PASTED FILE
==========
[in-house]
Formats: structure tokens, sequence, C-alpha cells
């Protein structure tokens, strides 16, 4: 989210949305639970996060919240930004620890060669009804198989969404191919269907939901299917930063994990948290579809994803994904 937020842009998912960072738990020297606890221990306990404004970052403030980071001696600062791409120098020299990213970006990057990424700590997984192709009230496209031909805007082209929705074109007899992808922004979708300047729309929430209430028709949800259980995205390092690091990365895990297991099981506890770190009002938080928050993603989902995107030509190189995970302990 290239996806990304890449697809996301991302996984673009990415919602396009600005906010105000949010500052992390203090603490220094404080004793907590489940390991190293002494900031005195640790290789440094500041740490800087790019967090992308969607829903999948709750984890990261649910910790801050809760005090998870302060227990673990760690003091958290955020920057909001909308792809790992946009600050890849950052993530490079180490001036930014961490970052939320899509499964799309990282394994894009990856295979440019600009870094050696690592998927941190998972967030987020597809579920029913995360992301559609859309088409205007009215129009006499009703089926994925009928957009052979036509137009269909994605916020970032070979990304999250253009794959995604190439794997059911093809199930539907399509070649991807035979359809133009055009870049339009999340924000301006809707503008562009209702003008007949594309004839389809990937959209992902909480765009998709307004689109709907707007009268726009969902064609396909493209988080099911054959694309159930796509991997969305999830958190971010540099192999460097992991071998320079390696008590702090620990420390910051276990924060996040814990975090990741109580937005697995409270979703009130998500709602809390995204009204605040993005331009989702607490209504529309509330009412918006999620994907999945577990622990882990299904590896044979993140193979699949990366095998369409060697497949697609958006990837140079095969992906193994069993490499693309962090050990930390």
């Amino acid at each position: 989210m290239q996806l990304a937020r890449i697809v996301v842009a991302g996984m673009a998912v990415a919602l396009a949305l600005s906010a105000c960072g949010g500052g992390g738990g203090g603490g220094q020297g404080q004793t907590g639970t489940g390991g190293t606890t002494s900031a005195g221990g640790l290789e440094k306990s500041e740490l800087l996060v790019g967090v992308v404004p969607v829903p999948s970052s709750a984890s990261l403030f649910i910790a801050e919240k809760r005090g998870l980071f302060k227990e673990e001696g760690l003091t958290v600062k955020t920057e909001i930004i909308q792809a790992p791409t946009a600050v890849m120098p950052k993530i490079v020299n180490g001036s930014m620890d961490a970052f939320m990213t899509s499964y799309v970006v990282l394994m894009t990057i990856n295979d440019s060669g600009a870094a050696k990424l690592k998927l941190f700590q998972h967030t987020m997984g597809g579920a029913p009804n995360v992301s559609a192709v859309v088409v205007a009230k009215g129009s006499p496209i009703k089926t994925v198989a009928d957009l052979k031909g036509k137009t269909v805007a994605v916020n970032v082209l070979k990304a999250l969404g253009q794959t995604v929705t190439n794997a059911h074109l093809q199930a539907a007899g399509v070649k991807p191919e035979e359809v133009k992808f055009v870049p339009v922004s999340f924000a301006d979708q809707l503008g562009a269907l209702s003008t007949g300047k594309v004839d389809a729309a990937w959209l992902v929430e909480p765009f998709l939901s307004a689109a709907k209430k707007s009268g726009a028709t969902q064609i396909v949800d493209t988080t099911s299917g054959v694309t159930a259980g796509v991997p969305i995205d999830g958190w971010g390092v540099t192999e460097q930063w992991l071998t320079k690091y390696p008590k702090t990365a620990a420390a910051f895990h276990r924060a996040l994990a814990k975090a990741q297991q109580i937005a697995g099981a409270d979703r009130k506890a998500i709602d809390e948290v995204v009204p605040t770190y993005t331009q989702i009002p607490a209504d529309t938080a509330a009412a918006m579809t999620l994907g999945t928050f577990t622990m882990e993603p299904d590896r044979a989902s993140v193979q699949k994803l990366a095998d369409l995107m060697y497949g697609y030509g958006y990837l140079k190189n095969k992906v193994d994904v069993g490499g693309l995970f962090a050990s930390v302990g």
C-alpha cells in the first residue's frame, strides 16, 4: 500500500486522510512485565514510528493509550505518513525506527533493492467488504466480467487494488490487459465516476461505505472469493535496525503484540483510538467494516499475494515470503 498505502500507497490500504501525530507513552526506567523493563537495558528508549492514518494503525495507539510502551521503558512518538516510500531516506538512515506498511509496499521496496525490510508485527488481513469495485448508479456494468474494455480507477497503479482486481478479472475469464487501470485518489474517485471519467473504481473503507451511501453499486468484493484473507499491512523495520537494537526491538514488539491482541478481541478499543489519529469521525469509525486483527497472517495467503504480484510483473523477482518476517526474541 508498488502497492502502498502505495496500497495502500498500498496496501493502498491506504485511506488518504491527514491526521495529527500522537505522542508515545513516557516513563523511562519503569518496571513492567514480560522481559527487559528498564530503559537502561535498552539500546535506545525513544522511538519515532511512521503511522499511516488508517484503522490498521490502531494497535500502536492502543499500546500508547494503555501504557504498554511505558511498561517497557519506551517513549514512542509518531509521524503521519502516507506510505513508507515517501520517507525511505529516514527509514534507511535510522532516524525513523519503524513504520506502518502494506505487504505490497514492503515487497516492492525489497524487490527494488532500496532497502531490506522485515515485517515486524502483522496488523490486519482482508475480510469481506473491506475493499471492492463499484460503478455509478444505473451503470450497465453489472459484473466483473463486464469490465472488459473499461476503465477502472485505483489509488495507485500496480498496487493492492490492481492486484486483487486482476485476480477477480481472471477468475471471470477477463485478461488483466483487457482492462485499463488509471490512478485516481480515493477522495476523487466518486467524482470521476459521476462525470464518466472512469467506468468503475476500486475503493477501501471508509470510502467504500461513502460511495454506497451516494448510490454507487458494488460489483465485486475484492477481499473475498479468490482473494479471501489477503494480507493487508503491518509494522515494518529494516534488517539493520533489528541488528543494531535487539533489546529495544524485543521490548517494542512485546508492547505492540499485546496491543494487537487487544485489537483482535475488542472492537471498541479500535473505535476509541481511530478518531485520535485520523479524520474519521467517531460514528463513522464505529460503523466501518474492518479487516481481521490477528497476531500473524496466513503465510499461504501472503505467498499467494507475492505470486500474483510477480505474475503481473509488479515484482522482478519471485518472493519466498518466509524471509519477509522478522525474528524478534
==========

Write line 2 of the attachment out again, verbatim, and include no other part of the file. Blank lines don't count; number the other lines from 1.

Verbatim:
Formats: structure tokens, sequence, C-alpha cells